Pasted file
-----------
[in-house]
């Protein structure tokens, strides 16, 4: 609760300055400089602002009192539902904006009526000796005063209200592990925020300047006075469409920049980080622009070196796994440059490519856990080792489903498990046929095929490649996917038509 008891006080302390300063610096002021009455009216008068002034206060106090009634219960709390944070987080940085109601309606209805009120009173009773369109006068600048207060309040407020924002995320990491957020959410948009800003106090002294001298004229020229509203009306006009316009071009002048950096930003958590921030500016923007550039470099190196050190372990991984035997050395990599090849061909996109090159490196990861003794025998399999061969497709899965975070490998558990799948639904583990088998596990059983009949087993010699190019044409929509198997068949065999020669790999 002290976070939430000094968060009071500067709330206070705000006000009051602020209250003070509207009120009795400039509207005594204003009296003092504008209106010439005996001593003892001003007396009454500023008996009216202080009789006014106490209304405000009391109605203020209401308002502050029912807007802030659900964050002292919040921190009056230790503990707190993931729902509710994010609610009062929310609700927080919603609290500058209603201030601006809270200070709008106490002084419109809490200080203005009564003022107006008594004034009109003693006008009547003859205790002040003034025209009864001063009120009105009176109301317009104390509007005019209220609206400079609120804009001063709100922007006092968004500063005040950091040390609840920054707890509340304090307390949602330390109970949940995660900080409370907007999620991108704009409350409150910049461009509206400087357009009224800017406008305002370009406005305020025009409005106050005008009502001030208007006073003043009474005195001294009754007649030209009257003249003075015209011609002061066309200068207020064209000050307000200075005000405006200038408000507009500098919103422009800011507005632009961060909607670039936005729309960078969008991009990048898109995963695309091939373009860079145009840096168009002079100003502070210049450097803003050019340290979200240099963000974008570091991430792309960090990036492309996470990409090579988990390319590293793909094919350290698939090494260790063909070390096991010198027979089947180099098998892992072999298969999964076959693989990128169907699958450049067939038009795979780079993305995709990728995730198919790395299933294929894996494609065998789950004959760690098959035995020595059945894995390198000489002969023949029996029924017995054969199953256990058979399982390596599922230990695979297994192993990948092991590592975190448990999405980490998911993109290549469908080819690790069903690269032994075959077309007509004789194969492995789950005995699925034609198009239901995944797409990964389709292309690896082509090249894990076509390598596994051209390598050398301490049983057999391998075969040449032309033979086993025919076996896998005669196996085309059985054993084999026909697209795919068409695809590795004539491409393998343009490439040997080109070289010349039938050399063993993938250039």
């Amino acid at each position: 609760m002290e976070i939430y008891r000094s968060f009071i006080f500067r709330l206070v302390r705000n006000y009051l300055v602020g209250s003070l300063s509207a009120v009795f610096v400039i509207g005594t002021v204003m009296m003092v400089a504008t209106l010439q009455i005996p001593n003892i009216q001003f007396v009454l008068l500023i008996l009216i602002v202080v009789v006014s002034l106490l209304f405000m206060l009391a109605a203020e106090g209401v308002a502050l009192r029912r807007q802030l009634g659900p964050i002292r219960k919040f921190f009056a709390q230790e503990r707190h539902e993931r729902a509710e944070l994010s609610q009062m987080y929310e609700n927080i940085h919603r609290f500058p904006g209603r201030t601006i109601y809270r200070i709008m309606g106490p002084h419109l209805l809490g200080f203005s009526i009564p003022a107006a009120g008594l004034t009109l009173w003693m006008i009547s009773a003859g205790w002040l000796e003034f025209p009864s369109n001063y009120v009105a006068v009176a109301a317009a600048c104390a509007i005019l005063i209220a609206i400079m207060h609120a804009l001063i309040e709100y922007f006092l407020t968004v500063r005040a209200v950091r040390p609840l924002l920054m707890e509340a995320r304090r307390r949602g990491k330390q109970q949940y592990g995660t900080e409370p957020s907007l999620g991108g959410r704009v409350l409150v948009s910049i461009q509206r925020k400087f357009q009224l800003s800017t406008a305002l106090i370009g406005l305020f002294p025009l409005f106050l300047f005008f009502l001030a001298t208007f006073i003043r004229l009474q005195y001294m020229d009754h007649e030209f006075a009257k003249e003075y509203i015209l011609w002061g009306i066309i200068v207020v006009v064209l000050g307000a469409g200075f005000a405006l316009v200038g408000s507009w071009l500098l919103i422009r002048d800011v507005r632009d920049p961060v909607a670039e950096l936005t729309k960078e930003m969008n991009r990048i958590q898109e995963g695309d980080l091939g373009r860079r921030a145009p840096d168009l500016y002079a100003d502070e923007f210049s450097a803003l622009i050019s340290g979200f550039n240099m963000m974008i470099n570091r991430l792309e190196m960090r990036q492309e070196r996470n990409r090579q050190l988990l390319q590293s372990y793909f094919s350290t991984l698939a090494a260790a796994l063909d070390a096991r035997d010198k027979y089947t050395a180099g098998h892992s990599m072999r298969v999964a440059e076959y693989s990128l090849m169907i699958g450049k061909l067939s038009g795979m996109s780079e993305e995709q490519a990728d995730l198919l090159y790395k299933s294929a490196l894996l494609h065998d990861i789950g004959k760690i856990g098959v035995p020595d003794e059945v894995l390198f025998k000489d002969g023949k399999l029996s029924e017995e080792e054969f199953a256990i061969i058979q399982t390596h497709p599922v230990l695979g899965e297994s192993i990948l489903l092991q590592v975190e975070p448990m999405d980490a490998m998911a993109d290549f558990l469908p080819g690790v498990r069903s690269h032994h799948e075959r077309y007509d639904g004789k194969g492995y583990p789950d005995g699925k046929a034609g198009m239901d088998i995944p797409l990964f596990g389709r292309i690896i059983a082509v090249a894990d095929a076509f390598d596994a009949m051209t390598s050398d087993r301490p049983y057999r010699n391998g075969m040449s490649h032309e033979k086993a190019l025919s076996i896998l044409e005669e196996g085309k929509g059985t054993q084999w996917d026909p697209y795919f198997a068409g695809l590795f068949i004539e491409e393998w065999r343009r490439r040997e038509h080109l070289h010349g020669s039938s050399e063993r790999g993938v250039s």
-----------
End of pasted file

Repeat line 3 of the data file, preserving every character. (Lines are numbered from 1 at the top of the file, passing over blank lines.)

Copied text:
């Amino acid at each position: 609760m002290e976070i939430y008891r000094s968060f009071i006080f500067r709330l206070v302390r705000n006000y009051l300055v602020g209250s003070l300063s509207a009120v009795f610096v400039i509207g005594t002021v204003m009296m003092v400089a504008t209106l010439q009455i005996p001593n003892i009216q001003f007396v009454l008068l500023i008996l009216i602002v202080v009789v006014s002034l106490l209304f405000m206060l009391a109605a203020e106090g209401v308002a502050l009192r029912r807007q802030l009634g659900p964050i002292r219960k919040f921190f009056a709390q230790e503990r707190h539902e993931r729902a509710e944070l994010s609610q009062m987080y929310e609700n927080i940085h919603r609290f500058p904006g209603r201030t601006i109601y809270r200070i709008m309606g106490p002084h419109l209805l809490g200080f203005s009526i009564p003022a107006a009120g008594l004034t009109l009173w003693m006008i009547s009773a003859g205790w002040l000796e003034f025209p009864s369109n001063y009120v009105a006068v009176a109301a317009a600048c104390a509007i005019l005063i209220a609206i400079m207060h609120a804009l001063i309040e709100y922007f006092l407020t968004v500063r005040a209200v950091r040390p609840l924002l920054m707890e509340a995320r304090r307390r949602g990491k330390q109970q949940y592990g995660t900080e409370p957020s907007l999620g991108g959410r704009v409350l409150v948009s910049i461009q509206r925020k400087f357009q009224l800003s800017t406008a305002l106090i370009g406005l305020f002294p025009l409005f106050l300047f005008f009502l001030a001298t208007f006073i003043r004229l009474q005195y001294m020229d009754h007649e030209f006075a009257k003249e003075y509203i015209l011609w002061g009306i066309i200068v207020v006009v064209l000050g307000a469409g200075f005000a405006l316009v200038g408000s507009w071009l500098l919103i422009r002048d800011v507005r632009d920049p961060v909607a670039e950096l936005t729309k960078e930003m969008n991009r990048i958590q898109e995963g695309d980080l091939g373009r860079r921030a145009p840096d168009l500016y002079a100003d502070e923007f210049s450097a803003l622009i050019s340290g979200f550039n240099m963000m974008i470099n570091r991430l792309e190196m960090r990036q492309e070196r996470n990409r090579q050190l988990l390319q590293s372990y793909f094919s350290t991984l698939a090494a260790a796994l063909d070390a096991r035997d010198k027979y089947t050395a180099g098998h892992s990599m072999r298969v999964a440059e076959y693989s990128l090849m169907i699958g450049k061909l067939s038009g795979m996109s780079e993305e995709q490519a990728d995730l198919l090159y790395k299933s294929a490196l894996l494609h065998d990861i789950g004959k760690i856990g098959v035995p020595d003794e059945v894995l390198f025998k000489d002969g023949k399999l029996s029924e017995e080792e054969f199953a256990i061969i058979q399982t390596h497709p599922v230990l695979g899965e297994s192993i990948l489903l092991q590592v975190e975070p448990m999405d980490a490998m998911a993109d290549f558990l469908p080819g690790v498990r069903s690269h032994h799948e075959r077309y007509d639904g004789k194969g492995y583990p789950d005995g699925k046929a034609g198009m239901d088998i995944p797409l990964f596990g389709r292309i690896i059983a082509v090249a894990d095929a076509f390598d596994a009949m051209t390598s050398d087993r301490p049983y057999r010699n391998g075969m040449s490649h032309e033979k086993a190019l025919s076996i896998l044409e005669e196996g085309k929509g059985t054993q084999w996917d026909p697209y795919f198997a068409g695809l590795f068949i004539e491409e393998w065999r343009r490439r040997e038509h080109l070289h010349g020669s039938s050399e063993r790999g993938v250039s």